In the epilogue of Martin Heidegger’s famous 1936 essay ‘The Origin of the Work of Art’, he addresses how the aesthetic object’s conjectural essence — the question of ‘what it
’ — will always be bound up with how it is engaged with and consumed. Heidegger highlights the effect and implications of the relationship between a particular artwork’s aesthetic form and its reception:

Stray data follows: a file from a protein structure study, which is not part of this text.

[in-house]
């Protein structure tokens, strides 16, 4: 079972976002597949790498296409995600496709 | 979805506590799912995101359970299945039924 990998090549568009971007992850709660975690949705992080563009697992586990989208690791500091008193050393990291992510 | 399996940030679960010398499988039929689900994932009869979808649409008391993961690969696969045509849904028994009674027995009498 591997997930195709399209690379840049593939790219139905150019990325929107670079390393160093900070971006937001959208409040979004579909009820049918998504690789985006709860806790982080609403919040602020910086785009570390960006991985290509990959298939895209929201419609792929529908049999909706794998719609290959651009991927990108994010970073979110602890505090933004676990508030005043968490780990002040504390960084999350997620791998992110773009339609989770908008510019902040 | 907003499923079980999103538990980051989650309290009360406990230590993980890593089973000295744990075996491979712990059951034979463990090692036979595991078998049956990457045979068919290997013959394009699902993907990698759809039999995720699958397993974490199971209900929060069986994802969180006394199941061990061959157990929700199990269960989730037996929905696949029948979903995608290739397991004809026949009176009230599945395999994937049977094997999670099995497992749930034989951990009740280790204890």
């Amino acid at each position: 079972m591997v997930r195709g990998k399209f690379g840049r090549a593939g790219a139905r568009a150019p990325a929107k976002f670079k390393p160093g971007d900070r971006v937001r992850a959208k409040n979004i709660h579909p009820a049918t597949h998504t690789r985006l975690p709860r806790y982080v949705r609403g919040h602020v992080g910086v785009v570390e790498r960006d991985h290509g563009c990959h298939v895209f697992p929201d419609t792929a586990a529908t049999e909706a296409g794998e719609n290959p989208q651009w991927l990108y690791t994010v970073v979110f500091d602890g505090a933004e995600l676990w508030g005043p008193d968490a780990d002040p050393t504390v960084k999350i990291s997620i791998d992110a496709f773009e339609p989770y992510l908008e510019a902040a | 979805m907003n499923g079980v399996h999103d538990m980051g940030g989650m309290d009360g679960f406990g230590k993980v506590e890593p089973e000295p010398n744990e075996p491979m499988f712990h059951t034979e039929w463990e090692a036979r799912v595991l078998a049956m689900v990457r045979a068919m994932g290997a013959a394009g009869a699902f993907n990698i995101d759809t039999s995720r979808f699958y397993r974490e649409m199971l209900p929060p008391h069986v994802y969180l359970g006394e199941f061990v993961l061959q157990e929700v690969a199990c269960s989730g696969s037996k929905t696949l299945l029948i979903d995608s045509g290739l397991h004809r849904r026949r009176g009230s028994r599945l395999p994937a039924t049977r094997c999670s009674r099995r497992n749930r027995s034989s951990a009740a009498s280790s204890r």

Aesthetics takes the work of art as an object, the object of
sensuous apprehension in the wide sense. Today we call this apprehension lived experience. The way in which man experiences art is supposed to give information about its Essence.
(1993, p. 204)